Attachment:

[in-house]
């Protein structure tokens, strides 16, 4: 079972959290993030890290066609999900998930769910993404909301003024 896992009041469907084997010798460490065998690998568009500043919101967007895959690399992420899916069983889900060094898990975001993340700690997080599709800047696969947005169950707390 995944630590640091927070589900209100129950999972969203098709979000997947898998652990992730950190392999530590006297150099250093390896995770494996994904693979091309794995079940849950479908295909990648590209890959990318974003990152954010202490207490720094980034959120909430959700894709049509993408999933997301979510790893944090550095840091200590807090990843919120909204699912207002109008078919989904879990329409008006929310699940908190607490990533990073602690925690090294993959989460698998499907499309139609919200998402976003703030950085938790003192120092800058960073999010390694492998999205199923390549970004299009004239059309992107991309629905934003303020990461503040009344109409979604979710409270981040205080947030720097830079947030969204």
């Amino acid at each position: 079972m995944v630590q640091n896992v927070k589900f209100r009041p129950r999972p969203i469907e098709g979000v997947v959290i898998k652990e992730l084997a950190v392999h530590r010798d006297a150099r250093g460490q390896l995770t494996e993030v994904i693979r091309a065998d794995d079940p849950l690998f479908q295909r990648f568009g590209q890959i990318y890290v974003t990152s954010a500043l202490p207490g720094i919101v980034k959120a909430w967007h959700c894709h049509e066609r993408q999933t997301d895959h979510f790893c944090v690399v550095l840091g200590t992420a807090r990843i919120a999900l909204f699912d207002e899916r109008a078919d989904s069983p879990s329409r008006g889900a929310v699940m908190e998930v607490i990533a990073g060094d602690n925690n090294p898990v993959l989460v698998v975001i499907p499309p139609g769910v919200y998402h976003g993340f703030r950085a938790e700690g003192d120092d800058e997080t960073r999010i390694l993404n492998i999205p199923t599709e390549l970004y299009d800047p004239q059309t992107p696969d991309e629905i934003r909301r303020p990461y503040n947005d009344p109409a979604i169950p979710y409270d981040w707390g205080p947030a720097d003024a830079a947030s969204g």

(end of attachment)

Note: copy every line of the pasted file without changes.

[in-house]
């Protein structure tokens, strides 16, 4: 079972959290993030890290066609999900998930769910993404909301003024 896992009041469907084997010798460490065998690998568009500043919101967007895959690399992420899916069983889900060094898990975001993340700690997080599709800047696969947005169950707390 995944630590640091927070589900209100129950999972969203098709979000997947898998652990992730950190392999530590006297150099250093390896995770494996994904693979091309794995079940849950479908295909990648590209890959990318974003990152954010202490207490720094980034959120909430959700894709049509993408999933997301979510790893944090550095840091200590807090990843919120909204699912207002109008078919989904879990329409008006929310699940908190607490990533990073602690925690090294993959989460698998499907499309139609919200998402976003703030950085938790003192120092800058960073999010390694492998999205199923390549970004299009004239059309992107991309629905934003303020990461503040009344109409979604979710409270981040205080947030720097830079947030969204």
């Amino acid at each position: 079972m995944v630590q640091n896992v927070k589900f209100r009041p129950r999972p969203i469907e098709g979000v997947v959290i898998k652990e992730l084997a950190v392999h530590r010798d006297a150099r250093g460490q390896l995770t494996e993030v994904i693979r091309a065998d794995d079940p849950l690998f479908q295909r990648f568009g590209q890959i990318y890290v974003t990152s954010a500043l202490p207490g720094i919101v980034k959120a909430w967007h959700c894709h049509e066609r993408q999933t997301d895959h979510f790893c944090v690399v550095l840091g200590t992420a807090r990843i919120a999900l909204f699912d207002e899916r109008a078919d989904s069983p879990s329409r008006g889900a929310v699940m908190e998930v607490i990533a990073g060094d602690n925690n090294p898990v993959l989460v698998v975001i499907p499309p139609g769910v919200y998402h976003g993340f703030r950085a938790e700690g003192d120092d800058e997080t960073r999010i390694l993404n492998i999205p199923t599709e390549l970004y299009d800047p004239q059309t992107p696969d991309e629905i934003r909301r303020p990461y503040n947005d009344p109409a979604i169950p979710y409270d981040w707390g205080p947030a720097d003024a830079a947030s969204g």